There are certain expenses every business has to accept – and one of the largest contributors to those reoccurring, inescapable costs is payroll. The time it takes to manage your payroll process will always need to be accounted for in your budget, but the time (and the resulting costs of the time and resources) spent can be diminished through the help of payroll software.
When it comes to choosing a payroll software, there are a multitude of options to compare – but first, we’re going to cover the reasoning behind paying for payroll software.
It’s about time
The goal of payroll is to be done in as little time as possible – there’s no profit to be made from it. Any process that cannot lead to income generation should be practiced in the most efficient manner possible – unfortunately, HR administrators tasked with payroll can spend up to ten hours a week on payroll alone.
So, when weighing the two options of either paying for payroll software or continuing to do it yourself, there’s an easy question to ask that will provide the answer as to which is more cost effective:
Which costs more – a quarter of my employee’s salary, or the payment model of a payroll SaaS?
For fun, let’s say the employee in question makes $35,000 a year – divide that number by four, and you’re left with $8750 – if your payroll is processed in house, that’s your yearly expense – for an administrative task that can never lead to income generation.
Let’s take that number and compare it to the cost of some of the more popular payroll software, apps, and APIs.
There’s plenty of payroll software out there for free – and for small businesses, these are a good option. While not as comprehensive as proprietary software, free payroll software can help you accomplish simple payroll administrative tasks like payroll and tax computation and submission, direct deposit, new hire reporting, and year-end tax information.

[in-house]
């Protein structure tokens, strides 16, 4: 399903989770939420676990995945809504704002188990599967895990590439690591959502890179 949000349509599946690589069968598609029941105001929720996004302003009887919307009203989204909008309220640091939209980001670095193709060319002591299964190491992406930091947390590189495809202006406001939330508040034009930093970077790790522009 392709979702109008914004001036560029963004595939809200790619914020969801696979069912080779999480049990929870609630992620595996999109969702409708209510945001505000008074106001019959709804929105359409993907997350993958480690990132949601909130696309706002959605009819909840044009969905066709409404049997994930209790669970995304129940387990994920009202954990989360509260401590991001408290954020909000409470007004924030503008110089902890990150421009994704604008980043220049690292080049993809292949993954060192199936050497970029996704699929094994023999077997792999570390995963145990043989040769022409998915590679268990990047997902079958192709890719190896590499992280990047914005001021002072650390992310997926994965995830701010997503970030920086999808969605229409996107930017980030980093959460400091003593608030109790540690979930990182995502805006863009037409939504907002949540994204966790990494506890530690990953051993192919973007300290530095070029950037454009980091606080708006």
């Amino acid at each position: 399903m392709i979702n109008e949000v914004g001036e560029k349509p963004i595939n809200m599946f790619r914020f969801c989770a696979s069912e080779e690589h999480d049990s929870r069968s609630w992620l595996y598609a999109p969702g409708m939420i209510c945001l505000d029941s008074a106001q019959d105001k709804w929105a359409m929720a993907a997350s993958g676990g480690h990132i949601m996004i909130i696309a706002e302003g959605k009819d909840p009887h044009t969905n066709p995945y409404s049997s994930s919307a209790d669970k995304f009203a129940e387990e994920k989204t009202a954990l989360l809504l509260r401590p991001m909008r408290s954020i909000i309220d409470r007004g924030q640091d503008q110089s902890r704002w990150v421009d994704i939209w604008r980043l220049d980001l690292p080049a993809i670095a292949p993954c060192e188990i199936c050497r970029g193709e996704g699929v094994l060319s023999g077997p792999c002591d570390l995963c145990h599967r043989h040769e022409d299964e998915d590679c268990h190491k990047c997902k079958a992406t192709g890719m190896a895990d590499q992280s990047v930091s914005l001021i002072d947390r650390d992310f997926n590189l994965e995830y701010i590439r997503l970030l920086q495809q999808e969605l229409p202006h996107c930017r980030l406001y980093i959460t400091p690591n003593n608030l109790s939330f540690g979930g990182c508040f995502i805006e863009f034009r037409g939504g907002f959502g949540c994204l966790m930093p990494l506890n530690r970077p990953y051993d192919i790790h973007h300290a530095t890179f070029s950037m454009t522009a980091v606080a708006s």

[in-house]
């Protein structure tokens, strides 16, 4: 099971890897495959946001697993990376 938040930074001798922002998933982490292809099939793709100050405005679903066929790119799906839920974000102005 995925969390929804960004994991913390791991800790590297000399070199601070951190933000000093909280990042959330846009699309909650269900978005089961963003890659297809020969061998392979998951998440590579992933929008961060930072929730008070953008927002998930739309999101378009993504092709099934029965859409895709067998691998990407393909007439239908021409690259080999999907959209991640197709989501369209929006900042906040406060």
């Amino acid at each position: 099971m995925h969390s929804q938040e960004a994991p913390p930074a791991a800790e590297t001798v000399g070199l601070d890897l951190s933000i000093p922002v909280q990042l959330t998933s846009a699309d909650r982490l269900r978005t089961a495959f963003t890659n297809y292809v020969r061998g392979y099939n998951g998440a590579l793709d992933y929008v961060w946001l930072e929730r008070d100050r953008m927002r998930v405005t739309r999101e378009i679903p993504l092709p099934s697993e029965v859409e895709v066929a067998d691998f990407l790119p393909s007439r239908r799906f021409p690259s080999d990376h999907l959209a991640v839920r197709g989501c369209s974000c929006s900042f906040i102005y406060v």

There is one area that freeware can’t compete, however – scalability. There’s also a lack of options for customizing the software to your company’s needs – in the case of free payroll software, what you see is what you get.
If you’d like to try out your options before settling on a software for your payroll needs, there are many freemium versions of software that allow you to try out their service before purchasing payroll software.
One such is Gusto, which also has a proprietary software version that is purchased through a subscription. Let’s go over the cost of a subscription model payroll software:
While there are much more well-known payroll softwares out there (like ADP Workforce and Quickbooks) we think it’s important to showcase an up-and-comer like Gusto for two reasons: small businesses understand the needs of other small businesses in a more intimate way than large corporations, and there’s plenty of information already other there about both ADP and Quickbooks.
Despite a less well-known reputation than payroll software household names like Quickbooks or ADP Workforce, Gusto can do a lot: manage payroll administration, HR, and benefits administration and compliance, as well as automatically computing your business’ local, state, and federal payroll taxes (including payment and submittal of payroll taxes), and the option of paying your employees through either direct deposit or check.
Its inviting look, and simple UI make it the perfect option for someone in a small to medium business who either doesn’t have formal training in HR operations, or needs to make more efficient use of their time in the office.
Gusto offers two subscription options – their Core Plan and Complete Plan.
So, with a company of 10 employees, the Core Plan comes out to $1,118 per year, and the Complete Plan totals $3,228 per year. While still fairly priced given the automation and services Gusto provides, its costs can quickly increase as the scale of your company grows. On the Core Plan, a company with 100 employees would be charged $7,688 per year, and $16,188 on the Complete Plan.
Let’s continue looking at our options.
While this form of payroll software obviously suffers from the same issue as Gusto’s plan, they are definitely worth mentioning – for small businesses, per-user pricing payment models can be extremely cost effective.
PayrollHero offers employee attendance tracking, as well as scheduling, and time tracking and analytics – all available through a master platform that can be customized with product add-ons such as secure communication channels, data recovery, and unlimited storage. These add-ons do, of course, come with an additional price tag.
PayrollHero, like Gusto, has two payment options: